The housing 74 preferably contains apparatus, such as resilient sleeve 75, for holding the separator 10 in position so as to permit easy detachability and replacement of the separator 10 consistent with its preferred use as a disposable member. The housing 74 also contains a passageway 78 for conveying gas from the first outlet port 28 to the gas analyzer 82, which can be any gas analyzer, such as an infrared capnogram or others well known in the art.
FIG. 7 depicts a preferred manner of assembly of the device. As shown, the device is preferably formed from three sections, an upper manifold section 84, a lower manifold section 86, and a reservoir section 88. Although the preferred material of construction is a clear polycarbonate material, other materials, such as metal, resins, plastics, and the like, can be used. The parts are preferably formed by molding, such as injection molding, but can be formed by other processes, such as stamping, milling, and the like. The parts 84, 86, 88 are preferably joined by a bonding technique, such as ultrasonic welding, although they can also be joined by adhesion, screwing, bolting, and other well known methods.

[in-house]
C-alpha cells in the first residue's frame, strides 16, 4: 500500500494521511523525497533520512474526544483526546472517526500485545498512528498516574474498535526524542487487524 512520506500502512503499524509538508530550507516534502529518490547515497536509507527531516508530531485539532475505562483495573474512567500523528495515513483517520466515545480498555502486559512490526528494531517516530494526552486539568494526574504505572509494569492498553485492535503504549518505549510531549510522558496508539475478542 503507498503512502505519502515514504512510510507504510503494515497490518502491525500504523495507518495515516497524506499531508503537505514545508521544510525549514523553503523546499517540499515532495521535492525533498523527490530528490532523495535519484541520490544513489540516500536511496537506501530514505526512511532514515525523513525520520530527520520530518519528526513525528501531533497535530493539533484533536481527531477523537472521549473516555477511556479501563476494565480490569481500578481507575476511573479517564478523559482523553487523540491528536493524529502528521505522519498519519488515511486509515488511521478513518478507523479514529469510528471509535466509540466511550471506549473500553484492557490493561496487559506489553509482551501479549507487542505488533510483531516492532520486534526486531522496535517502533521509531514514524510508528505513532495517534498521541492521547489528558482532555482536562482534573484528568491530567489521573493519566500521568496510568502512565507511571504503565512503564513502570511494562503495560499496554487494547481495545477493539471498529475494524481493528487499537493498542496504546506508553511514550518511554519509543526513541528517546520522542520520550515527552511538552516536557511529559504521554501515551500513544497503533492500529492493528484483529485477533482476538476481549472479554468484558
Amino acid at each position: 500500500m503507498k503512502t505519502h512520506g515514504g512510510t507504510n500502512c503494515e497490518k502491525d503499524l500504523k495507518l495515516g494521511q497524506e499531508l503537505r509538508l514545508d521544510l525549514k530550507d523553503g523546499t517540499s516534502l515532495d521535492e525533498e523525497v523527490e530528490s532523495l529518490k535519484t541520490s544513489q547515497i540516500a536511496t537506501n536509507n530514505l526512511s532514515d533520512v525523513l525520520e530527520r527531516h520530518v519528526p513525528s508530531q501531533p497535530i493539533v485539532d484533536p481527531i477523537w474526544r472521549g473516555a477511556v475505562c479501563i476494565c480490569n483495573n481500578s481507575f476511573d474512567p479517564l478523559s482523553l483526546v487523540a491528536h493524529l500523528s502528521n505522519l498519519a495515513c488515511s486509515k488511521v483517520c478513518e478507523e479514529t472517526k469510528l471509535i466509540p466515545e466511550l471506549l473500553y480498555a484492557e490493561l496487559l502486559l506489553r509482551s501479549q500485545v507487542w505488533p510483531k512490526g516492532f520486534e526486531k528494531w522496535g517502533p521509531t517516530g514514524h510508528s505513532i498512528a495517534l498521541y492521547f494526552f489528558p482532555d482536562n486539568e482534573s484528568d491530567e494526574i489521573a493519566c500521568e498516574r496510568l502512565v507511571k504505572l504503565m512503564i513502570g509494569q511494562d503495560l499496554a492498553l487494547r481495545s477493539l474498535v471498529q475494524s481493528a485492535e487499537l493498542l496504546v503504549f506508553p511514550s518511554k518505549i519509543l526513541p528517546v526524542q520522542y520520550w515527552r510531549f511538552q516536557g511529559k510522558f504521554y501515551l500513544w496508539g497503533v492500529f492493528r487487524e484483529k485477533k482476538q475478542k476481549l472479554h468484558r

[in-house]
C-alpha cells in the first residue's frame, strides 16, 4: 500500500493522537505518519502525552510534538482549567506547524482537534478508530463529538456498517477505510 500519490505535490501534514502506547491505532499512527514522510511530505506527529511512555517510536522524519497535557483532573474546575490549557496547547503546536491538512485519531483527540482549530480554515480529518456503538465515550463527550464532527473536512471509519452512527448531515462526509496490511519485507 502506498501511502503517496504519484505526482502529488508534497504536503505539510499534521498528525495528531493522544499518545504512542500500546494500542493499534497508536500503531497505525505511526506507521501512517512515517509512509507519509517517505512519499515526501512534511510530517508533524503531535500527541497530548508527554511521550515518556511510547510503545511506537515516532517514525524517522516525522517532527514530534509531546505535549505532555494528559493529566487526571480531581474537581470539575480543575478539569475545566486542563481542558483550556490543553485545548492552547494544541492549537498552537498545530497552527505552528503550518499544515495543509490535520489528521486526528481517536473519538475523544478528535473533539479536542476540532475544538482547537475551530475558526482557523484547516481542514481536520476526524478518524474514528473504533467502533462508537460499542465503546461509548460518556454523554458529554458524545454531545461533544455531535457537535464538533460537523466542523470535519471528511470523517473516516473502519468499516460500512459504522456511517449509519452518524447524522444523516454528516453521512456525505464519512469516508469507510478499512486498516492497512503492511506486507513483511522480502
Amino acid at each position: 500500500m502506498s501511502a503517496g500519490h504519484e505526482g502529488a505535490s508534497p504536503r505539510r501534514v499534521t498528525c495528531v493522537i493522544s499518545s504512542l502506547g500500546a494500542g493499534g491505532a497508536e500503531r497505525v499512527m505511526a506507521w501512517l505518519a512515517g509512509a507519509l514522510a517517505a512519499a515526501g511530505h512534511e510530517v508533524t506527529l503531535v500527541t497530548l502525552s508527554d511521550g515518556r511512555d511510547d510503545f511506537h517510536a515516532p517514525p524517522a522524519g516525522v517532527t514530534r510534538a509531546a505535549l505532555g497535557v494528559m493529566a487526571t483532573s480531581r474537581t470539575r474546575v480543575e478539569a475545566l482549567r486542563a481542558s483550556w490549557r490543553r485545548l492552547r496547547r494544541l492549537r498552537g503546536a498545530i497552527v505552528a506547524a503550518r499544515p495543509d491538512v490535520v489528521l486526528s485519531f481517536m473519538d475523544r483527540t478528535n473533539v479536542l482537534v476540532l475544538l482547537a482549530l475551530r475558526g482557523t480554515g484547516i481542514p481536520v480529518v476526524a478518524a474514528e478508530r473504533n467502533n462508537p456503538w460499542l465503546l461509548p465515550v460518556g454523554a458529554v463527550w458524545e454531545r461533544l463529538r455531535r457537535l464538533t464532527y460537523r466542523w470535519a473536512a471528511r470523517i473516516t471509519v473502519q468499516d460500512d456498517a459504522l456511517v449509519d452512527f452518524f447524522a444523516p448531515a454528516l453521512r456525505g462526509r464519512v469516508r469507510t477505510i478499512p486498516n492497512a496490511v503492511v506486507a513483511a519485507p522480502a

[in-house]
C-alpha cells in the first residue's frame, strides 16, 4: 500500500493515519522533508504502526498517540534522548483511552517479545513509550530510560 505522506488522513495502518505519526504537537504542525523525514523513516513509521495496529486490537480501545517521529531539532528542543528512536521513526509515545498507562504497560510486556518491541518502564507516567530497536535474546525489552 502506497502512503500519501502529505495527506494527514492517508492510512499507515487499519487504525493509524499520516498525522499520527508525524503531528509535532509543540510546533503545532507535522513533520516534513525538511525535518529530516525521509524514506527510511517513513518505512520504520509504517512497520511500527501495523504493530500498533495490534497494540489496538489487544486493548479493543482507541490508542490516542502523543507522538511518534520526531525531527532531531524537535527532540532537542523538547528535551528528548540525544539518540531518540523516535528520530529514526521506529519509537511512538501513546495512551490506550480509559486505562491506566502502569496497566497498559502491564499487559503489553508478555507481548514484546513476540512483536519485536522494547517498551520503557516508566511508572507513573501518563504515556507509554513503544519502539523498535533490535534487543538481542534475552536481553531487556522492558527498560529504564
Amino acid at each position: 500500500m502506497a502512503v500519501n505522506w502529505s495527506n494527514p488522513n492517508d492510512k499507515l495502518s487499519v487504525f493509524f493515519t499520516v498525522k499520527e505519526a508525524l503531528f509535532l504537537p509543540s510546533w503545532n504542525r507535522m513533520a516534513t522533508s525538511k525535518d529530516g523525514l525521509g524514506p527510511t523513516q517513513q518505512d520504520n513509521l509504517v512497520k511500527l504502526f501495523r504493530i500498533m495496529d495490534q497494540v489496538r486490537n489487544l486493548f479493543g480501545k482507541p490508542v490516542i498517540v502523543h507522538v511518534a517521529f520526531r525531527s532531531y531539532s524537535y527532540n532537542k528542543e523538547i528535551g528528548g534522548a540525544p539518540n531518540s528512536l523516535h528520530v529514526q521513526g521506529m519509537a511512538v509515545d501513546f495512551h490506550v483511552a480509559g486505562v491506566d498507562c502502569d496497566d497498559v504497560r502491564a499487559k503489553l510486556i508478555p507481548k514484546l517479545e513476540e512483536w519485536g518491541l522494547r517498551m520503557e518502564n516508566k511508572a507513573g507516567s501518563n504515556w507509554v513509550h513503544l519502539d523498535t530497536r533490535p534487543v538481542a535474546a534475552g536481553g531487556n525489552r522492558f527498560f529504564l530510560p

The exact dimensions and shapes of the apparatus will depend on the intended use. In one preferred embodiment, the interior volume of the separation chamber 16 is approximately 0.1 ml. The ball is 0.172 inches (about 4.4 mm) in diameter, and the imaginary cylinder defined by the upper fins has a diameter of about 0.18 inches (about 4.6 mm). The lower fins 56 define a spherical sector with a 0.184 inch diameter, whose center is 0.006 inches (about 0.15 mm) above the plane of the parting line. The second end surface 34 lies along a sphere of 0.224 inches in diameter (about 5.7 mm) whose center is coincident with the center of the sphere defined by the lower fins 56. The inlet port 22, first outlet port 28, and second outlet port 32 have diameters of approximately 0.03 inches (about 0.75 mm). The reservoir 14 has a capacity of about 0.3 cubic inches (about 5 ml). The upper end surface 30 lies partially along a spherical sector with a radius of 0.09 inches (about 2.3 mm).